Office workers need convenience and proximity. They will not walk more than a few minutes to grab lunch, and even then, every minute counts. Here are some findings from a 2004 study completed by the International Council of Shopping Centers that support these conclusions:
- Office workers eat out, a lot. Approximately eight in ten office workers purchased their lunch outside their office at least once a week.
- Office workers choose carry out with significant frequency. 47% of office workers visit carry-out lunch destinations, like delis, grocery stores, and sandwich shops.
- Office workers need a quick turnaround. The ‘lunch hour’ is a thing of the past. Office workers now spend an average of 41 minutes away from the office for lunch. In fact, 40% take only 30 minutes or less for lunch. So if your local lunch destinations do not allow for a quick turnaround, office workers will take their business elsewhere.
- Office workers prefer to walk to lunch. Nine in ten office workers usually walk to lunch when the local options exist. If they do not, office workers will bring their lunch from home or hop in the car if that is an option.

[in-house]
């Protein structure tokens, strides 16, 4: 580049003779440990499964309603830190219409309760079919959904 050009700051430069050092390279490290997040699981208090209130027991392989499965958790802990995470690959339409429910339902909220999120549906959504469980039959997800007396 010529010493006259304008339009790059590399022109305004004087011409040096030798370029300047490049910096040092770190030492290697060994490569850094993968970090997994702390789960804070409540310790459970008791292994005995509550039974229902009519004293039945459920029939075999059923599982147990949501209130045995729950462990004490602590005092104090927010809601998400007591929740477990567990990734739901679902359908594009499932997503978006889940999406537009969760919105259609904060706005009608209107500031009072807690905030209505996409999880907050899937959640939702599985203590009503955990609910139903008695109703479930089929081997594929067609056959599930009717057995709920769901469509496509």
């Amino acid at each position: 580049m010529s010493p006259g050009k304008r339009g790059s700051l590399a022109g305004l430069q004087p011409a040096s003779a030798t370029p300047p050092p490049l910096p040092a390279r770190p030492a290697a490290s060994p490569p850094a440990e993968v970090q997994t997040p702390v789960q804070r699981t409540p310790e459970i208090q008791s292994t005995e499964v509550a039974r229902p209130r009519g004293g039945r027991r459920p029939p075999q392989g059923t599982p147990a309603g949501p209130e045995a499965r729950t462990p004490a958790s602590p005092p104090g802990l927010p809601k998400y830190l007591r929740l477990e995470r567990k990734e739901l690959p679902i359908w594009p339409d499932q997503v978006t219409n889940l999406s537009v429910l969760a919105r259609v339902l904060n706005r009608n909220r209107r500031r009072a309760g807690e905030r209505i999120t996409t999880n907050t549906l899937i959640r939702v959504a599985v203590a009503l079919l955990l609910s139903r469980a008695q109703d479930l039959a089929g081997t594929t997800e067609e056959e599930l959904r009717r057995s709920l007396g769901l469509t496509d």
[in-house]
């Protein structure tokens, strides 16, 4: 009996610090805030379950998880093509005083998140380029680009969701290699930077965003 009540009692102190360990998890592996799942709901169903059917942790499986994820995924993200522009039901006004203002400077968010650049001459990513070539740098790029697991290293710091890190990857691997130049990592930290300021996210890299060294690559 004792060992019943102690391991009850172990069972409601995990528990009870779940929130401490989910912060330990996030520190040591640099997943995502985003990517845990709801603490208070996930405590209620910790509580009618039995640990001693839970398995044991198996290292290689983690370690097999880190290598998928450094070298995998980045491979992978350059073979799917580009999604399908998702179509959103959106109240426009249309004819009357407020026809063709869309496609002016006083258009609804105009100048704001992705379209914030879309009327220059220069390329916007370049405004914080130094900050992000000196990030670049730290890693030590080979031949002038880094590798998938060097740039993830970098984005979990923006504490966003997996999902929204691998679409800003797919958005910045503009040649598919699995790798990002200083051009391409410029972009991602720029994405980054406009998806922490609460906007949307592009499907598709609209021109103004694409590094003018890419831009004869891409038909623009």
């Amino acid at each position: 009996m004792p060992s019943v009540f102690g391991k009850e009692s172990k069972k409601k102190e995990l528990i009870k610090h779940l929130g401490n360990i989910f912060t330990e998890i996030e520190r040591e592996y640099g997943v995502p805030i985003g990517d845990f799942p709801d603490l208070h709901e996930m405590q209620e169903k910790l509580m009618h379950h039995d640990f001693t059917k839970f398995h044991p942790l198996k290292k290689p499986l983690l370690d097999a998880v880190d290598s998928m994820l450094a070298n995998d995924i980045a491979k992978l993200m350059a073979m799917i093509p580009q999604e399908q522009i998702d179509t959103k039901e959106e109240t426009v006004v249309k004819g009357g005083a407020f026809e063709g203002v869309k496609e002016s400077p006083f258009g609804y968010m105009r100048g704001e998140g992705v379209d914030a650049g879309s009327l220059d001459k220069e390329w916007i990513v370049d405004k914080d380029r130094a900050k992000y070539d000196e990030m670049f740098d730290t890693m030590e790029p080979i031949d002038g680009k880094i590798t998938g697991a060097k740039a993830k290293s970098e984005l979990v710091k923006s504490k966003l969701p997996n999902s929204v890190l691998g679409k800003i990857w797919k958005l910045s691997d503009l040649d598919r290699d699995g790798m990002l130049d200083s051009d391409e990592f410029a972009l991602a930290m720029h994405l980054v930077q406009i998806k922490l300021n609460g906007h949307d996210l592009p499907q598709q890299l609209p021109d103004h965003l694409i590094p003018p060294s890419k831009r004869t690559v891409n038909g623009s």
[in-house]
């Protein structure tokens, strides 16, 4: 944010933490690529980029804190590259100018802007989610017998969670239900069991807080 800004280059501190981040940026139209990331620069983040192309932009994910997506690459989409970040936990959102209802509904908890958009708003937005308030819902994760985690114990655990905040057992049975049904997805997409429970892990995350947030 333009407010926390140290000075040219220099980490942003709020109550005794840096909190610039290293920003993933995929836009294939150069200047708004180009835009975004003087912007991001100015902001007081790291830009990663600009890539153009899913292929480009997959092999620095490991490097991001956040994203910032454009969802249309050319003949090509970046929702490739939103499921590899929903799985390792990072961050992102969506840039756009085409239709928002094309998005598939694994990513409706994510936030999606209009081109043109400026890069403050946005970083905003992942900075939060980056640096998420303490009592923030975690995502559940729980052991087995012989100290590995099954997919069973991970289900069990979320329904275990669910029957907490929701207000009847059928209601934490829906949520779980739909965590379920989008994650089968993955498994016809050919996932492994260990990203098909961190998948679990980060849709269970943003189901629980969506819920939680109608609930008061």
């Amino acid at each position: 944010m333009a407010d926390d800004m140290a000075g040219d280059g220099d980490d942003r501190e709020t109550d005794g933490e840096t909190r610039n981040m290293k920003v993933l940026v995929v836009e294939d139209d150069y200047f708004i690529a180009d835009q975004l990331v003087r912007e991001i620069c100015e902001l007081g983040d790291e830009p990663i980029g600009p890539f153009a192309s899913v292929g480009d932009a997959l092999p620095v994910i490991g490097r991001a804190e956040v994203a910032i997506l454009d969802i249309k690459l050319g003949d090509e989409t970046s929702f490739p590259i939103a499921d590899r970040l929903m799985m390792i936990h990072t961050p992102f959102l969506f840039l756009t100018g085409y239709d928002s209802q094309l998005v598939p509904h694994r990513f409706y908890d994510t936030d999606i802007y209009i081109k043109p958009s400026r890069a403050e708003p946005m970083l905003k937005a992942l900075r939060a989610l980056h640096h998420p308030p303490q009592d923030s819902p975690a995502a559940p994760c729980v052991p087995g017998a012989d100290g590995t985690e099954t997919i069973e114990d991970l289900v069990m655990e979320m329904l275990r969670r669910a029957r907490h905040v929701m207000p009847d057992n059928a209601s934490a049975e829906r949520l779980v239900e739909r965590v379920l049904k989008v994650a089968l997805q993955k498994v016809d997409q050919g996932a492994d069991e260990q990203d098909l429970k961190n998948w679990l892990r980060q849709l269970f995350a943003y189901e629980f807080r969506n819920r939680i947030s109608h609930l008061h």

What this means is that proximity, convenience and a quick turnaround time are key if a business expects to office workers to patronize them during lunch. So ask yourself, do your sit-down restaurants have a express lunch specials? Is their service speedy and responsive to patrons who have limited time to eat? Do they have a dedicated and short lunch menu that makes decision making simple and fast? These minor offerings can make or break their ability to meet the needs of the lunchtime crowd.
At the end of the day, proximity to office workers can end up being a life or death situation for local lunch destinations. A distance of 100 ft can be just a smidge too far, or a location across a busy street that takes too long to cross. These minor barriers can make a major difference between success and failure with the lunch crowd.